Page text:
I'd thank the Lord for the fair warning and take whatever measures needed to avoid that from happening again. Better safe than dead. payup
     
  12. TLS

    TLS PlowSite.com Addict
    Messages: 1,425

    Thats just a bad situation, and the plow may or may not have affected it. No way to really know.


    But as for angled while transporting....


    BOTTOM LINE:

    Its flat out RUDE to other motorists to have your blade STRAIGHT.

    You 7.5' guys its not as big of a problem, but its those Freakin' newbies driving their boss's truck with a 8.5' - 9' straight blade.....STRAIGHT! :realmad:

    With most 2 lane roads around here (and I'm talking about primary State routes here) having ONLY 8' of blacktop between the Double Yellow and the ditch, that doesn't leave ANY room for a STRAIGHT NON-Angled blade. Add NARROW lanes due to state plows not plowing to the edge, and you now have less than 14' of roadway shared by one nice guy with a nice compact 8'2" BOSS V (A narrow 7'2" while transporting in V mode), and the other shared by HOTSHOT newbie in the Crew Cab Dump with a 9' STRAIGHT blade in the BUCKING position. Being IGNORANT he is over 14" WIDER than if he were to simply hit that angle button and NARROW his lane hogging size.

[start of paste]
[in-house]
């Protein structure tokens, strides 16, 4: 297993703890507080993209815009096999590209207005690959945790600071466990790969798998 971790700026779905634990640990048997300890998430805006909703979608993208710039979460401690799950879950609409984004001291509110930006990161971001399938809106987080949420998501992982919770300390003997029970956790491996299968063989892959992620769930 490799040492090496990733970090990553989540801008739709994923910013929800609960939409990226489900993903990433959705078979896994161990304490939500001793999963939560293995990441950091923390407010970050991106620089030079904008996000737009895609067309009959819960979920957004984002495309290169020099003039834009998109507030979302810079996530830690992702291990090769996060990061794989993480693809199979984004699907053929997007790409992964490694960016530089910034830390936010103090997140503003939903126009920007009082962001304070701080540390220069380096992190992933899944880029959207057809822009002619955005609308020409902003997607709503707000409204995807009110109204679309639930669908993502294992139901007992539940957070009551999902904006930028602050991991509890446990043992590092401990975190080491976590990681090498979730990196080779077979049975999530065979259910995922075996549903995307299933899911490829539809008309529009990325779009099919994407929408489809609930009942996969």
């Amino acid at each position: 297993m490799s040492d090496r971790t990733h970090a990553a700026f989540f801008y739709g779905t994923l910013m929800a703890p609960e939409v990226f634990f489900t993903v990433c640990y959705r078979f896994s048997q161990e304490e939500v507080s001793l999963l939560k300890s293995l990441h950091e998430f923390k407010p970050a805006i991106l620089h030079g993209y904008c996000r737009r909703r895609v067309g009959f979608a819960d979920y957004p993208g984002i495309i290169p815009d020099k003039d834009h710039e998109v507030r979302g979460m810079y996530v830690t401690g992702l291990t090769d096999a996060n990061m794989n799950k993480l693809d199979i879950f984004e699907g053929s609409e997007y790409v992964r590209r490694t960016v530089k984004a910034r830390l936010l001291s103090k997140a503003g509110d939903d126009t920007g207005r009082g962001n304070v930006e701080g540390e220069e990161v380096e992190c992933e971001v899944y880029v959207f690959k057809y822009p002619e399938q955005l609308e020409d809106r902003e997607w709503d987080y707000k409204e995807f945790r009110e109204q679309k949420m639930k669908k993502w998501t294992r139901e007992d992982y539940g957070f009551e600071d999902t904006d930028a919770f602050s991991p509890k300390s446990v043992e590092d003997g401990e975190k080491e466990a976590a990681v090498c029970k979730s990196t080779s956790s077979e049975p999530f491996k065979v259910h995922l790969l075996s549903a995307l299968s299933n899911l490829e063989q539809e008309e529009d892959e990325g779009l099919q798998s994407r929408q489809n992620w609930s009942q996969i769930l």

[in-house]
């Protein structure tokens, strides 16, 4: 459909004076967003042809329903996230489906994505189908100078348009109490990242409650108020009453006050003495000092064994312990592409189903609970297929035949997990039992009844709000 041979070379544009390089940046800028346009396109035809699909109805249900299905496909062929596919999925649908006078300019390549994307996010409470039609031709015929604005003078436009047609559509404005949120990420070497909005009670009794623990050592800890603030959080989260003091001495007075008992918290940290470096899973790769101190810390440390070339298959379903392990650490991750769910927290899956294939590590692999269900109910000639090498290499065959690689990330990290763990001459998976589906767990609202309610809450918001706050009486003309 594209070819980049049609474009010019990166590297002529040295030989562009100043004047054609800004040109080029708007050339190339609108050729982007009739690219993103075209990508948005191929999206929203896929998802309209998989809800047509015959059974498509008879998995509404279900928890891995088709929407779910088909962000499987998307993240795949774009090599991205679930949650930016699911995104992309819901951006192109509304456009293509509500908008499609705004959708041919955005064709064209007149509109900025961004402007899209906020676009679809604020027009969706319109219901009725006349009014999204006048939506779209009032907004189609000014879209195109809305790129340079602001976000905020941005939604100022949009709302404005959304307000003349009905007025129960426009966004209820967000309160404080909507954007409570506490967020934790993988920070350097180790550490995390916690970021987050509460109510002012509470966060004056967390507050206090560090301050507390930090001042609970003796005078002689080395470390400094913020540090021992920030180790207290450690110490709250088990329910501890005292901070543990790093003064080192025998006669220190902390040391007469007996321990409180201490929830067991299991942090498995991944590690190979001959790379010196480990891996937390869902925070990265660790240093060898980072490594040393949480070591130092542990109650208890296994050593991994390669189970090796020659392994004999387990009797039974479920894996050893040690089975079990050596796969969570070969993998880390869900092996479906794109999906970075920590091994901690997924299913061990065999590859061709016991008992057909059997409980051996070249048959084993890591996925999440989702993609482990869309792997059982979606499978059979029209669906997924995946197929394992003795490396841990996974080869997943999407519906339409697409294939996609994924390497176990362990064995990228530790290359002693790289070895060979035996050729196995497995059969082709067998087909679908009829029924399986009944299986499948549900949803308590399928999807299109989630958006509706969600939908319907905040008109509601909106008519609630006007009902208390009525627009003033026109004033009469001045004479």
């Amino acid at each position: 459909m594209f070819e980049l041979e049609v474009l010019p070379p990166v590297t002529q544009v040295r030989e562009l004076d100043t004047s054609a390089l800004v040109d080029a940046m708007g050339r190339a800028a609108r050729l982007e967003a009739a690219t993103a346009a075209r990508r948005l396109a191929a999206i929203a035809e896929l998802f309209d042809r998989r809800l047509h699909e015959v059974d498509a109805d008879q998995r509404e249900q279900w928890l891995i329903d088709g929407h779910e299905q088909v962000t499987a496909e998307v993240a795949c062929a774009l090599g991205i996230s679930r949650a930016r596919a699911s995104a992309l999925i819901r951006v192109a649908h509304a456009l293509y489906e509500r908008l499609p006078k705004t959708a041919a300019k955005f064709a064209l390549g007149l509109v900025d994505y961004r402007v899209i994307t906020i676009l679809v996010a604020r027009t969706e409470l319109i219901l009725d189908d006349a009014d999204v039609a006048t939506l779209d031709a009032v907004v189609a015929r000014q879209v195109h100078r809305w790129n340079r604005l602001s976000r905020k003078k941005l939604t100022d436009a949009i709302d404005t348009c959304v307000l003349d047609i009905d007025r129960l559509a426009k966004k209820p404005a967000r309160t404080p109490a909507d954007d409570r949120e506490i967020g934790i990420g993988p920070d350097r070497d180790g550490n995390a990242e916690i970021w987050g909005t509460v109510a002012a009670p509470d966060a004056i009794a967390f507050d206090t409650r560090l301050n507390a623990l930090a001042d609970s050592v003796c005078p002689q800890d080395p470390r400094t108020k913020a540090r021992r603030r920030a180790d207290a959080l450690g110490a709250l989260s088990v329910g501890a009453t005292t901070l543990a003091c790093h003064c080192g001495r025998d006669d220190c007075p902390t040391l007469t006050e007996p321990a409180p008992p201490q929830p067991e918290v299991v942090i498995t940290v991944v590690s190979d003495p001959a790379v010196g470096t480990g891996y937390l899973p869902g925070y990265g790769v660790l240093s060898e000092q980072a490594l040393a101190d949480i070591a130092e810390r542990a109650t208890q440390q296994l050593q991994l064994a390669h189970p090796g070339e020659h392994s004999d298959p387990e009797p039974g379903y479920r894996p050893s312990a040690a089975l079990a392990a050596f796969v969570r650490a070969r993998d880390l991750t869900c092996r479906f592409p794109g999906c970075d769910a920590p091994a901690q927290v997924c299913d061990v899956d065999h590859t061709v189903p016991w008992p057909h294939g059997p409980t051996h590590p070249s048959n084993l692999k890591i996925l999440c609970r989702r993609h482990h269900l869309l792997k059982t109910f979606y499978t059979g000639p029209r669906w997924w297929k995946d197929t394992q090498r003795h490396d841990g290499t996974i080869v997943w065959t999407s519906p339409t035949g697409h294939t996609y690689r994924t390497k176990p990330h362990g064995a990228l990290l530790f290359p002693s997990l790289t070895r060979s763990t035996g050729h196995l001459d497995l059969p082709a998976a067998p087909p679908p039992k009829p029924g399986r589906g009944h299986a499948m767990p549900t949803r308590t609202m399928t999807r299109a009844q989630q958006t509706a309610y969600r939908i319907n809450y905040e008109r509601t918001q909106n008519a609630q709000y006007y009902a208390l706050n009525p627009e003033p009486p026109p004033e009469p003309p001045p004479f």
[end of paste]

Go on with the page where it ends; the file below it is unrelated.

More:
You guys that travel with them STRAIGHT.......PLEASE share some common courtesy and ANGLE it when on narrow roads.

    And if your edges are HITTING when its angled, SOMETHING is wrong with your setup.



    Can you tell this is a MAJOR pet peeve of mine? :eek:
     
  13. Jason Pallas

    Jason Pallas Senior Member
    Messages: 662